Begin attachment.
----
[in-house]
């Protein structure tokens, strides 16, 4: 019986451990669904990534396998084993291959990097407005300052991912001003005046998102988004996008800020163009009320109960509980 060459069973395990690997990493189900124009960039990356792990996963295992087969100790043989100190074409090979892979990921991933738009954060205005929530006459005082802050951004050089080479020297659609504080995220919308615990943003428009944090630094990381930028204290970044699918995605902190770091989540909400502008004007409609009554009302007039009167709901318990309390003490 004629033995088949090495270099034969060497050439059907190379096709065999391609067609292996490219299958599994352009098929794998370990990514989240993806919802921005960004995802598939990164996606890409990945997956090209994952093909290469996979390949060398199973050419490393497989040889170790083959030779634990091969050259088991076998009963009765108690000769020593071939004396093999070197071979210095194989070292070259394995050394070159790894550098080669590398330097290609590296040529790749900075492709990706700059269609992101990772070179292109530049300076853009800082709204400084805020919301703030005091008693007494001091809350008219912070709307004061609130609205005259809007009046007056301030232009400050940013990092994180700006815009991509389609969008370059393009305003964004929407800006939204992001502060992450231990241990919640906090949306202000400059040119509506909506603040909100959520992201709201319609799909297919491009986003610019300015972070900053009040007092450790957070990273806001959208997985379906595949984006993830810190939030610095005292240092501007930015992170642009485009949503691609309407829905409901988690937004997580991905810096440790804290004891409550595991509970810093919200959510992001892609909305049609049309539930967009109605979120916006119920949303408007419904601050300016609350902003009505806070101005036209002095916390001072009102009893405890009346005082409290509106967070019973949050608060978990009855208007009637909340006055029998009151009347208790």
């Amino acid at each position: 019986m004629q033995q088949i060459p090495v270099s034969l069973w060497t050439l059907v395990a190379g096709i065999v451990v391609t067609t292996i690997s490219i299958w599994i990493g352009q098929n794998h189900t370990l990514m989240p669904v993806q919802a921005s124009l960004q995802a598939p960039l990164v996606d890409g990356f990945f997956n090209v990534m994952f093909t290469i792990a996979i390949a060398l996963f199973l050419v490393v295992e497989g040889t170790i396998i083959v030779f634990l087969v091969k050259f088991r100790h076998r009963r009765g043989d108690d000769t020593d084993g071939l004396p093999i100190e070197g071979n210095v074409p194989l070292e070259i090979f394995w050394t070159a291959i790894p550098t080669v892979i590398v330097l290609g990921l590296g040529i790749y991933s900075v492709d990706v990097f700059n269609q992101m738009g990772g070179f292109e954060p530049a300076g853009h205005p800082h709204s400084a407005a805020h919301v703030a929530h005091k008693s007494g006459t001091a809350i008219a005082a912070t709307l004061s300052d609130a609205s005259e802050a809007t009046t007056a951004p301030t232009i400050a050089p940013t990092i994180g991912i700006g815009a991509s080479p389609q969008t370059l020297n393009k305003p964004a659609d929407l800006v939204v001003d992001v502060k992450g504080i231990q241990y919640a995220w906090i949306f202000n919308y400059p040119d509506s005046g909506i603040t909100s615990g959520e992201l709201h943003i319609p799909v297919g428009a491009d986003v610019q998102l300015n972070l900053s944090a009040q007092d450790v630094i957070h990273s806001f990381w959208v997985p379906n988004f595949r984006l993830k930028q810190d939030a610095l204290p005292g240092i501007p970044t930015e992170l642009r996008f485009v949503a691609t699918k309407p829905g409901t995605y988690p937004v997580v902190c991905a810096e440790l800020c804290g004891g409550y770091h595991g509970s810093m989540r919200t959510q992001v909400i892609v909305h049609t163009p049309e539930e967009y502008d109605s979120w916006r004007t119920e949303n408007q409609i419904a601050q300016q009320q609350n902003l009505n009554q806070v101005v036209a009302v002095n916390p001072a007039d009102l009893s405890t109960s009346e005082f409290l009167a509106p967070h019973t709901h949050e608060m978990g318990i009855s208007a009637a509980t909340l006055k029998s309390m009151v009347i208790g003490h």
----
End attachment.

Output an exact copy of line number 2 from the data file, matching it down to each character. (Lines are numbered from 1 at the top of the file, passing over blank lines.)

């Protein structure tokens, strides 16, 4: 019986451990669904990534396998084993291959990097407005300052991912001003005046998102988004996008800020163009009320109960509980 060459069973395990690997990493189900124009960039990356792990996963295992087969100790043989100190074409090979892979990921991933738009954060205005929530006459005082802050951004050089080479020297659609504080995220919308615990943003428009944090630094990381930028204290970044699918995605902190770091989540909400502008004007409609009554009302007039009167709901318990309390003490 004629033995088949090495270099034969060497050439059907190379096709065999391609067609292996490219299958599994352009098929794998370990990514989240993806919802921005960004995802598939990164996606890409990945997956090209994952093909290469996979390949060398199973050419490393497989040889170790083959030779634990091969050259088991076998009963009765108690000769020593071939004396093999070197071979210095194989070292070259394995050394070159790894550098080669590398330097290609590296040529790749900075492709990706700059269609992101990772070179292109530049300076853009800082709204400084805020919301703030005091008693007494001091809350008219912070709307004061609130609205005259809007009046007056301030232009400050940013990092994180700006815009991509389609969008370059393009305003964004929407800006939204992001502060992450231990241990919640906090949306202000400059040119509506909506603040909100959520992201709201319609799909297919491009986003610019300015972070900053009040007092450790957070990273806001959208997985379906595949984006993830810190939030610095005292240092501007930015992170642009485009949503691609309407829905409901988690937004997580991905810096440790804290004891409550595991509970810093919200959510992001892609909305049609049309539930967009109605979120916006119920949303408007419904601050300016609350902003009505806070101005036209002095916390001072009102009893405890009346005082409290509106967070019973949050608060978990009855208007009637909340006055029998009151009347208790």